Chlamydial genital tract infections are extremely common and frequently asymptomatic. Ascending infection of the female genital tract may result in pelvic inflammatory disease, where chlamydiae infect the fallopian tubes leading to possible infertility or ectopic pregnancy. Recurrent genital tract infections are particularly associated with an increased risk of pelvic inflammatory disease [Westrom, 1996; Westrom & Mardh, 1983]. Fortunately, although it has long been suspected that persistent chlamydial infection may be difficult to treat, in the case of chlamydial pelvic inflammatory disease most women improve clinically and cease to shed chlamydiae after an appropriate course of antibiotics [Dean et al., 1998].

Two recent studies have addressed the question of whether persistent infection is a feature of genital tract infection with C. trachomatis. In the first study based in Seattle, US West coast, seven women were identified who were shedding chlamydiae for a period of up to eight years. On each occasion the organisms shed were virtually identical and the presence of chlamydial genetic material (DNA) could sometimes be detected when viable chlamydiae were not [Dean et al., 1998]. These findings were interpreted as evidence of long term persistence of the original infecting strain. However as infection in the women’s male partners was not monitored, it is quite likely that they simply were re-infected with the same organism. However, there was a suggestion that particular types of C. trachomatis might be associated with recurrent infection [Dean et al., 1998]. [PICK Comment: more detailed studies are required to confirm this.]

The second study, followed up 106 adolescents in the Indiana region of the US, one and three months after they had attended a sexually transmitted disease clinic and had been found to be infected with C. trachomatis . Each patient received adequate and supervised antibiotic therapy with single dose azithromycin. In this study [Katz et al., 1998], laboratory diagnostic tests for C. trachomatis infection were combined with questionnaires assessing their sexual- and lifestyle-related behaviour. Despite the antibiotic treatment, at one month follow-up, 9.7% of the 31 people who claimed not to have had sex in the interim were found to be infected, a similar rate to those who had had sex but used a condom. At three month follow-up, there was a 13.3% infection rate among those who had abstained from sex and who had been negative for chlamydial infection at one month. Unfortunately the infecting strains were not characterized. Nevertheless, the striking feature was the consistent high rate of infection (~10%) in those abstaining or practising safe sex between clinic visits. The authors considered this was due to persistent infection with the same chlamydial strain [Katz et al., 1998], although it might simply reflect the approximately 10 per cent failure rate of single dose azithromycin in uncomplicated genital tract infections. More recently Joyner et al., 2002 in a Denver-based study of 94 patients with C. trachomatis genital tract infection, found that in the absence of treatment, a large majority of patients remained positive by PCR for varying lengths of time. By multivariate analysis, independent predictors of a persistent positive PCR included non-white ethnicity, a high level of initial infection or an interval of more than 3 days since the last sexual encounter [Joyner et al., 2002].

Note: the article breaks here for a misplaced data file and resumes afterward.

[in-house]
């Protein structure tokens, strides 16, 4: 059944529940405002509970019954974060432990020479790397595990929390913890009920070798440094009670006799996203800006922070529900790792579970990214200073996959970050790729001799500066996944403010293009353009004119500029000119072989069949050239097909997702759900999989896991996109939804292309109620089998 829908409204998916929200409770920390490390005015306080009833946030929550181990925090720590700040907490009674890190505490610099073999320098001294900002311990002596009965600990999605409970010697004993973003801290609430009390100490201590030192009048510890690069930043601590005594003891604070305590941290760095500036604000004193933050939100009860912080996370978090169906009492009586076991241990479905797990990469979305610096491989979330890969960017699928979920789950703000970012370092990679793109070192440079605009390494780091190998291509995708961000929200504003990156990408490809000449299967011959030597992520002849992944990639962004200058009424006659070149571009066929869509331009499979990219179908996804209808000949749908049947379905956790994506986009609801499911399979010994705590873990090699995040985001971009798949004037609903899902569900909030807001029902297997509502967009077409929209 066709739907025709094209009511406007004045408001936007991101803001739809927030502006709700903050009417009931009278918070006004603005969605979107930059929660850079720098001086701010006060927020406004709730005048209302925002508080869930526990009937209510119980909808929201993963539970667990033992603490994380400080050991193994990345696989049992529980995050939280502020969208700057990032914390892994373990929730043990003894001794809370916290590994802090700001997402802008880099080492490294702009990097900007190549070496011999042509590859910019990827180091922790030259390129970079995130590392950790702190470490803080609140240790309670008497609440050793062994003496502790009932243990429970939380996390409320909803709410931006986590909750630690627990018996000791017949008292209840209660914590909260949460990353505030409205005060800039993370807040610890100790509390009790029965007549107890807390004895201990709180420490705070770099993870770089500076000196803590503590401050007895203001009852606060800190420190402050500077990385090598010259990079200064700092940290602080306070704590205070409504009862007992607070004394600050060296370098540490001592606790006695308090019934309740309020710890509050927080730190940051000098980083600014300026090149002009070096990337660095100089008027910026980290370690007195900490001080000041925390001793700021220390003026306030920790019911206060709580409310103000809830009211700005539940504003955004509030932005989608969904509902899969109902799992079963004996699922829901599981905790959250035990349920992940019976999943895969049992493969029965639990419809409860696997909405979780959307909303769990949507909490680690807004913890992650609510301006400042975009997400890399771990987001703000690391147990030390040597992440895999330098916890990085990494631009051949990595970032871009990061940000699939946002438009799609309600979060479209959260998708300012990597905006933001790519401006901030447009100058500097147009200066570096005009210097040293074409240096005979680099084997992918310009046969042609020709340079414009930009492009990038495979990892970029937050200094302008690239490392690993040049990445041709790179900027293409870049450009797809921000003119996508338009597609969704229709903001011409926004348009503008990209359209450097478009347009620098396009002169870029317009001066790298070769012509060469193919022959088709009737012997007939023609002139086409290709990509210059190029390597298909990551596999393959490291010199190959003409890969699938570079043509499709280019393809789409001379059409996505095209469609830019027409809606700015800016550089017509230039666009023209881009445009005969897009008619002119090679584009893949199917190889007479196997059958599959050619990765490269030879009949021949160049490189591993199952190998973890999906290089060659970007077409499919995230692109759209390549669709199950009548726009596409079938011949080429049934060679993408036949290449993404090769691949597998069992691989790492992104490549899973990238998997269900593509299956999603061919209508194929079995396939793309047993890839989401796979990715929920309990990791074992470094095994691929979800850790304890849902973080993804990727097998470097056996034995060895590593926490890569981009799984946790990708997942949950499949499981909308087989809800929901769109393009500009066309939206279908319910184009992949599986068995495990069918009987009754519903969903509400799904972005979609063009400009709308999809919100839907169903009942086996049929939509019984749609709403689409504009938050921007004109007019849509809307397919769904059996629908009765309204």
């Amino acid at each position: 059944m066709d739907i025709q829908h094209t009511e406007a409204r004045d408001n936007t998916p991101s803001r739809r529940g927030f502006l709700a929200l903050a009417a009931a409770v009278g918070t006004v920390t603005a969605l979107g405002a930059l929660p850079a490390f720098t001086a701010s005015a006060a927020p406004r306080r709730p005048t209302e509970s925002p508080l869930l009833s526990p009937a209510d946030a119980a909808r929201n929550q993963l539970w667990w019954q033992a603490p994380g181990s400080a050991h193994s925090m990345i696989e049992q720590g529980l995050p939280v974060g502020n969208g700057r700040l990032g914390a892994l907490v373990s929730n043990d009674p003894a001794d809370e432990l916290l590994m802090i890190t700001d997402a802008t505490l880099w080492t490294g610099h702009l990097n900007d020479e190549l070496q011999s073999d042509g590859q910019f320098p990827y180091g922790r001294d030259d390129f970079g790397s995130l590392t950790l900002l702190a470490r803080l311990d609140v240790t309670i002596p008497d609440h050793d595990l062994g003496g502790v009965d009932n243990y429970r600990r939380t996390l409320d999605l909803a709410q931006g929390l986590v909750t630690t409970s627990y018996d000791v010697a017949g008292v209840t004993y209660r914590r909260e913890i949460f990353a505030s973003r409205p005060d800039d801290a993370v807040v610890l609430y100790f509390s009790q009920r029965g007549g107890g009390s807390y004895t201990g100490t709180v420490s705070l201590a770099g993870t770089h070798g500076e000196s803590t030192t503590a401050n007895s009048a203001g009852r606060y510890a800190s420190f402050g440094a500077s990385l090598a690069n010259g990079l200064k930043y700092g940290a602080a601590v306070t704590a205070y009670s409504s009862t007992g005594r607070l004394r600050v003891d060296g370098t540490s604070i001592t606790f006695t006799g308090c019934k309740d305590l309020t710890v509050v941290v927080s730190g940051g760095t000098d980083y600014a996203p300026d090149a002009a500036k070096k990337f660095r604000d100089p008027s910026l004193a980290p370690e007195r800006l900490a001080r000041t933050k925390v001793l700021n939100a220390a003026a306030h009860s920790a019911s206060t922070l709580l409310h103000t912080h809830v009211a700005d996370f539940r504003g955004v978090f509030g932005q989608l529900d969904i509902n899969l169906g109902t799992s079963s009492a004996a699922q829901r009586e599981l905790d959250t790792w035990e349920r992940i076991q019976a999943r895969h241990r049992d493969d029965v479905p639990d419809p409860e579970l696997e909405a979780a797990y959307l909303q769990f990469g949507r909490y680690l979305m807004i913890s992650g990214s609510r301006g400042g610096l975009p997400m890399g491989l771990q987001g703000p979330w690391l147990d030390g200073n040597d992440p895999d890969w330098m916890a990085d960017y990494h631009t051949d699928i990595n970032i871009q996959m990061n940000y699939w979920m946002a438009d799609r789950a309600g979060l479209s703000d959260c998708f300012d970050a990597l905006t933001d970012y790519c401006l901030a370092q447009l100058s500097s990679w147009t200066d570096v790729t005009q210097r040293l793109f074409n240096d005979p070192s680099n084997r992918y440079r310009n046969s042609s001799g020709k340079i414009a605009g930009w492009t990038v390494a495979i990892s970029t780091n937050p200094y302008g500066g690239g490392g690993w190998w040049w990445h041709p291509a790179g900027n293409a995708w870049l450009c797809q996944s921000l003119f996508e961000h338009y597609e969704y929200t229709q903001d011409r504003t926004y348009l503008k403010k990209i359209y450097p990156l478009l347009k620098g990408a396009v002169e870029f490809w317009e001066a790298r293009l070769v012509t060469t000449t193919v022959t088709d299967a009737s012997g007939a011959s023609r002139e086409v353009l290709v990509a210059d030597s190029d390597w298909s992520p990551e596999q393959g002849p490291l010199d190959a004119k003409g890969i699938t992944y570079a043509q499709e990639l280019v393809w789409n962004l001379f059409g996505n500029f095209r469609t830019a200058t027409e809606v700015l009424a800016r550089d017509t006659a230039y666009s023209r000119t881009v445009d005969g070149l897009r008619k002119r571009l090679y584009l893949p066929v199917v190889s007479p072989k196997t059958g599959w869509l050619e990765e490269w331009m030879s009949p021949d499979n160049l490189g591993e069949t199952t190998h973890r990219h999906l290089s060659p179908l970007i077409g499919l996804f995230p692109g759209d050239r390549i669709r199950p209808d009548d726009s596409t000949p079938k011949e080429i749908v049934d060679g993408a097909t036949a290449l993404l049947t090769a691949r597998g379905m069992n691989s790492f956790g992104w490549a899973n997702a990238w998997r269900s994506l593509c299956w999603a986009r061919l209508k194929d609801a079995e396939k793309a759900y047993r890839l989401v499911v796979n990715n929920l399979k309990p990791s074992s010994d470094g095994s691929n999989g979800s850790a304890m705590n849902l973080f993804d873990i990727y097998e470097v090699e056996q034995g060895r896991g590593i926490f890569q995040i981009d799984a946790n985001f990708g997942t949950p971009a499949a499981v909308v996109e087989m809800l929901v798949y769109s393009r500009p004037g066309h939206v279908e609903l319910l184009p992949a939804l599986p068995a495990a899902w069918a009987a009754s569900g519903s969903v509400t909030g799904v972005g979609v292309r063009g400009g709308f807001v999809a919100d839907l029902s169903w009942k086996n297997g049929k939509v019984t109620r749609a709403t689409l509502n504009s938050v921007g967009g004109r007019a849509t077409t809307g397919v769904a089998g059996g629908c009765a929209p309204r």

[PICK Comment: The ideal study of the nature of persistent infection in genital tract disease has not been done and would be difficult to perform. In such a study, behavioural and clinical data should be collected from a high risk population to identify individual risk behaviours. Chlamydial and other sexually transmitted infections should be assessed by culture and nucleic acid detection in sexual partners as well as in patients. Organisms should be characterized by genotyping so that it can be determined whether a repeated episode of infection is due to a new strain of the organism.]

Possible relationship of chlamydial shedding to host cell turnover or co-incident infection.

It has been suggested that chlamydial activity is greatest in host cells that are themselves actively growing and dividing. Thus, if host cell turnover were to be increased by trauma or coincident infection, inapparent chlamydial infection might be activated [Campbell et al., 1988]. In support of this idea, two independent groups reported that the shedding of viable C. trachomatis from the genital tracts of female contacts of men with gonococcal urethritis was dependent not only on the presence of chlamydiae in the male partner, but on whether the woman herself had gonorrhoea [Batteiger et al., 1989; Oriel & Ridgway, 1982]. This might be explained either by the reactivation of deep-seated chlamydial infection, by the presence of low-level asymptomatic infection, or by the triggering of productive chlamydial development in cells which had been harbouring chlamydiae in a state of incomplete development. It seems likely that all three mechanisms occur, although present data do not indicate which is the most important. However there is evidence in both humans and non-human primates that C. trachomatis infection of the oviduct (or the conjunctiva) can extend well beyond the surface epithelial cells into much deeper tissue [Patton et al., 1994].